Friday, May 6 the film festival screens at Columbia University with three featured films. Philip Knowlton’s Clarisa tells the story of Clarisa Alayeto, a community activist from the Mott Haven section of the Bronx who set out on a personal mission to improve health care for people in the Bronx. Staying with the health and health care theme, Camille Bradshaw’s Let’s Talk Mental Health in Color is a compilation of episodes from a documentary series of the same name about the effects of socio-political and economic policies, unaddressed and misdiagnosed childhood mental health disruptions in young people of color. Then to end things on an uplifting note, Aminah Salaam’s Swimming Against the Current shines a light on the seniors of the “Harlem Honeys and Bears” Synchronized Swim Team.

Blurring the Color Line: Chinese in the Segregated South

For the third day of in-person screenings, the Harlem International Film Festival returns to the AMC Magic Johnson Harem 9 Theaters. Two features are highlighted, including Crystal Lee Kwok’s Blurring the Color Line: Chinese in the Segregated South, in which Kwok digs into her Grandmother’s past growing up Chinese in Augusta, Georgia’s Black neighborhood during Jim Crow. Cat Brewer’s Sign the Show brings together entertainers, the Deaf and Hard of Hearing (HOH) community, and American Sign Language (ASL) interpreters to discuss accessibility for all at live performances. The Saturday screenings will also include two select shorts programs.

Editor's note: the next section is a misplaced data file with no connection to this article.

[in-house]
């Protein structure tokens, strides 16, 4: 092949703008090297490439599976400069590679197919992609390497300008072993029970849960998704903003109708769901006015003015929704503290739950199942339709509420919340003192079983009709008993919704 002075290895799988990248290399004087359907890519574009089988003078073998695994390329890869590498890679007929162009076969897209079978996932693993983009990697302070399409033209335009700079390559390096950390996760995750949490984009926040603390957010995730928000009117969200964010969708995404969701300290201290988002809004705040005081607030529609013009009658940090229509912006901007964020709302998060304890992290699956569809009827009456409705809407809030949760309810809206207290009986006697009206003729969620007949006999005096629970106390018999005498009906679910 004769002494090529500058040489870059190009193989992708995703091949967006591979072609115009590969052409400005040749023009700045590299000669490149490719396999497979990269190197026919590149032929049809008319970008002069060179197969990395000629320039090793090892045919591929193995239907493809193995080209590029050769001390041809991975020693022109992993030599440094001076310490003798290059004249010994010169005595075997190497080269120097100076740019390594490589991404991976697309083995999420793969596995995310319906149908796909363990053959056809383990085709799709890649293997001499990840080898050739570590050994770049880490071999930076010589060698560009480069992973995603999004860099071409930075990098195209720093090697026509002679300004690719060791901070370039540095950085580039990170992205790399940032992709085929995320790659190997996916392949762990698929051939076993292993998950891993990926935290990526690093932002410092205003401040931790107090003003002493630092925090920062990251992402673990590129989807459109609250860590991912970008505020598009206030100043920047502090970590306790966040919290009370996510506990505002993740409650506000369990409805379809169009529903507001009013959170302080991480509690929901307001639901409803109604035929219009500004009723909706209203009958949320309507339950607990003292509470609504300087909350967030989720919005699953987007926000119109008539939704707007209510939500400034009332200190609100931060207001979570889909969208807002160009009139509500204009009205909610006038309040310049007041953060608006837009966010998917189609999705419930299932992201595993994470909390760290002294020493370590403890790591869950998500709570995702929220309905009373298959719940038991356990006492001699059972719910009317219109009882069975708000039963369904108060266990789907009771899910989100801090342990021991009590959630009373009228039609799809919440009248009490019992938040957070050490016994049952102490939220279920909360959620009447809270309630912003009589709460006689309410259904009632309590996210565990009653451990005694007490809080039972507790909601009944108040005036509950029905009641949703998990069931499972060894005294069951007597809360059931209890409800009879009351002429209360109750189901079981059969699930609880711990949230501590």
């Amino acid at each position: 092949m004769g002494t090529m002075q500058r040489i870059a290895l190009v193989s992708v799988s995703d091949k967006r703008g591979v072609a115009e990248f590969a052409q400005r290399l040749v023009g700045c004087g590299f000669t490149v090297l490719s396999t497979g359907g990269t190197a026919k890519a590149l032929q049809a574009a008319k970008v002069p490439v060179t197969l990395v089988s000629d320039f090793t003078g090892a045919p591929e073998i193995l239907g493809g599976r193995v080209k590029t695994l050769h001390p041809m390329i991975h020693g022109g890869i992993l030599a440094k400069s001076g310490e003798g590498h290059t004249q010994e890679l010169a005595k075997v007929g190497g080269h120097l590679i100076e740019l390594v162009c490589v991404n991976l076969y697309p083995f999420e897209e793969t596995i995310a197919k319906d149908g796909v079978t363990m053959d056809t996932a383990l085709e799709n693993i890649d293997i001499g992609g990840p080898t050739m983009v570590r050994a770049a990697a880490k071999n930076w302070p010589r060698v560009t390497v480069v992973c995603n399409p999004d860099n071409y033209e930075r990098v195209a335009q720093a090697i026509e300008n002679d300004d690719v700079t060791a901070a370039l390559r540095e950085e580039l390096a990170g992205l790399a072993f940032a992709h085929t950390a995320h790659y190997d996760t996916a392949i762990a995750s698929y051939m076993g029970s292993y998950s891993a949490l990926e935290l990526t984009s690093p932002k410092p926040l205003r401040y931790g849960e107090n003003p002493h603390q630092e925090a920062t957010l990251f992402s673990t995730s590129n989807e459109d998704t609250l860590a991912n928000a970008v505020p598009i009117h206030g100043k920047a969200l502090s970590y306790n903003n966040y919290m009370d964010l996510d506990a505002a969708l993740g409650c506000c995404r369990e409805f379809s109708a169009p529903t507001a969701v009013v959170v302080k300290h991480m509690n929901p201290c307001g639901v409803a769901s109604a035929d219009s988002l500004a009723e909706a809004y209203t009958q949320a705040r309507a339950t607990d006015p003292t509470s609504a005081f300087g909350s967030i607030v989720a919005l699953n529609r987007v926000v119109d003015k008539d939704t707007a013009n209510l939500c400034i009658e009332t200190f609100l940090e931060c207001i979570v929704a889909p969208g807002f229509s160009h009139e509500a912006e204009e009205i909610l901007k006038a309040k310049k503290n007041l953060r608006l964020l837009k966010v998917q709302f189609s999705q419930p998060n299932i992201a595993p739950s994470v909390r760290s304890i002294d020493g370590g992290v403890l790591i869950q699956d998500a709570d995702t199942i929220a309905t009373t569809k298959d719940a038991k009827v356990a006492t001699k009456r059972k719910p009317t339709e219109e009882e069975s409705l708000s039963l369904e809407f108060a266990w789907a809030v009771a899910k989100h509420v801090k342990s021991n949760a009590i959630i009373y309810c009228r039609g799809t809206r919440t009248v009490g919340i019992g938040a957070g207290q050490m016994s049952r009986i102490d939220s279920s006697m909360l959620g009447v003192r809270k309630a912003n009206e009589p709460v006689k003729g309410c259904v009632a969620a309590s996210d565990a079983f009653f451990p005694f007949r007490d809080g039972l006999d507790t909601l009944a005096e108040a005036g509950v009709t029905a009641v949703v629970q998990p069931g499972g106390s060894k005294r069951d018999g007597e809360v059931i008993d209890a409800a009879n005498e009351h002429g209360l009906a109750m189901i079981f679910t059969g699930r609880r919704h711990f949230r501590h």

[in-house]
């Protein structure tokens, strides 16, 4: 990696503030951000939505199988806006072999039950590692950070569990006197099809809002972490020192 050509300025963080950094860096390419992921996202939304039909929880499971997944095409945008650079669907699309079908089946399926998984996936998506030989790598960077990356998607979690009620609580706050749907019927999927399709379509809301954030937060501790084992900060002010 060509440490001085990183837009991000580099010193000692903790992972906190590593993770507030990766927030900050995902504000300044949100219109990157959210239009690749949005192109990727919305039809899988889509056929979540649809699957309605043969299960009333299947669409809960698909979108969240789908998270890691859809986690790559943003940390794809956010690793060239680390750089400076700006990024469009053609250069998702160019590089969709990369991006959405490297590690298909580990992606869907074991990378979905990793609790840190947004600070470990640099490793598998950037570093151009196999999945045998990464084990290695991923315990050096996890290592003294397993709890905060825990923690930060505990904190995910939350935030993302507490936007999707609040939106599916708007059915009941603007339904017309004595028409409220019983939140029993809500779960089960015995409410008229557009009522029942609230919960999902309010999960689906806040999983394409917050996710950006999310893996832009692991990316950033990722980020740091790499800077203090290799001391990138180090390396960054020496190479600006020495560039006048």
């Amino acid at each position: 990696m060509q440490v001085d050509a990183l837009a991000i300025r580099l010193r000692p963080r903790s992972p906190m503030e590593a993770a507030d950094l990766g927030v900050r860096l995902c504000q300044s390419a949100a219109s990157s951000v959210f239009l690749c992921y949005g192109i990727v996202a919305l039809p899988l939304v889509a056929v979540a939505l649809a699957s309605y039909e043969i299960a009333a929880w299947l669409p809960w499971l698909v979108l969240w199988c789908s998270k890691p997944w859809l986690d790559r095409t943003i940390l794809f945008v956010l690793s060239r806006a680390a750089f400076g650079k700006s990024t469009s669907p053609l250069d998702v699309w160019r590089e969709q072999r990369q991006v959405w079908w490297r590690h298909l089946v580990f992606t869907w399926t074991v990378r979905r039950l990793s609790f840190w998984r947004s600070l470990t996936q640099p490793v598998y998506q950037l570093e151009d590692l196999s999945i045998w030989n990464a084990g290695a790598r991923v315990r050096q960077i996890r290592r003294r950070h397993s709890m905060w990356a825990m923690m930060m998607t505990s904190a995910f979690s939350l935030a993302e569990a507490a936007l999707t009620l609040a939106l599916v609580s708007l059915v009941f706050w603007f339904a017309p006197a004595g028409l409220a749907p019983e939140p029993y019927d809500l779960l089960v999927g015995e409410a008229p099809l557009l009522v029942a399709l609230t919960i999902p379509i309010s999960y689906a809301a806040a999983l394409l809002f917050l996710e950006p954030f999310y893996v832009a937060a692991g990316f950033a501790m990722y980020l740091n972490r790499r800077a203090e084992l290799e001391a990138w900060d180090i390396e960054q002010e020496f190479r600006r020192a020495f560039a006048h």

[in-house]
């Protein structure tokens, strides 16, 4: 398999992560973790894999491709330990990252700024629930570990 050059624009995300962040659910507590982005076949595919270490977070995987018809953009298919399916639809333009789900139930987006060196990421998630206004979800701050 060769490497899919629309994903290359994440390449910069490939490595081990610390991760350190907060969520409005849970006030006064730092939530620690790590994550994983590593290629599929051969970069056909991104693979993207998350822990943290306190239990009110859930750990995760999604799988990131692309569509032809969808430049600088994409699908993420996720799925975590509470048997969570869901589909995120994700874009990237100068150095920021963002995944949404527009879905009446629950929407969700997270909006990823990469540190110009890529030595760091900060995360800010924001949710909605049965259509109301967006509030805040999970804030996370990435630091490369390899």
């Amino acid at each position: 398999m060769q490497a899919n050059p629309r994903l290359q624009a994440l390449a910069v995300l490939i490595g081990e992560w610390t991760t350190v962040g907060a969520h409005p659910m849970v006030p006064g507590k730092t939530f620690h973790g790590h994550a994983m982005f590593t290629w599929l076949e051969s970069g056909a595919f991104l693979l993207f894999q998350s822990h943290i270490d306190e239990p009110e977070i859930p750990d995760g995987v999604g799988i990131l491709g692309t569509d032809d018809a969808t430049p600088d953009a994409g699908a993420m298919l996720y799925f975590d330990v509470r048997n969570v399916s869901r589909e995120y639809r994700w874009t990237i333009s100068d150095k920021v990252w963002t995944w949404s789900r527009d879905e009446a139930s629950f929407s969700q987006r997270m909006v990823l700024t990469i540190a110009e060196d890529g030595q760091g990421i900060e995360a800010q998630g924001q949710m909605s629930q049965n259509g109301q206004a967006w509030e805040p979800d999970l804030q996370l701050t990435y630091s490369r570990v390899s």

Two films making their world premieres as part of Hi’s virtual offerings are Julianne Fox’s dramedy Never Better about a recent college grad with Cystic Fibrosis living through the pandemic summer of 2020, and Elias Matar’s supernatural drama What is Buried Must Remain. The film follows three young filmmakers who are confronted by angry spirits as they attempt to make a documentary about a French industrialist, accused of murdering his family.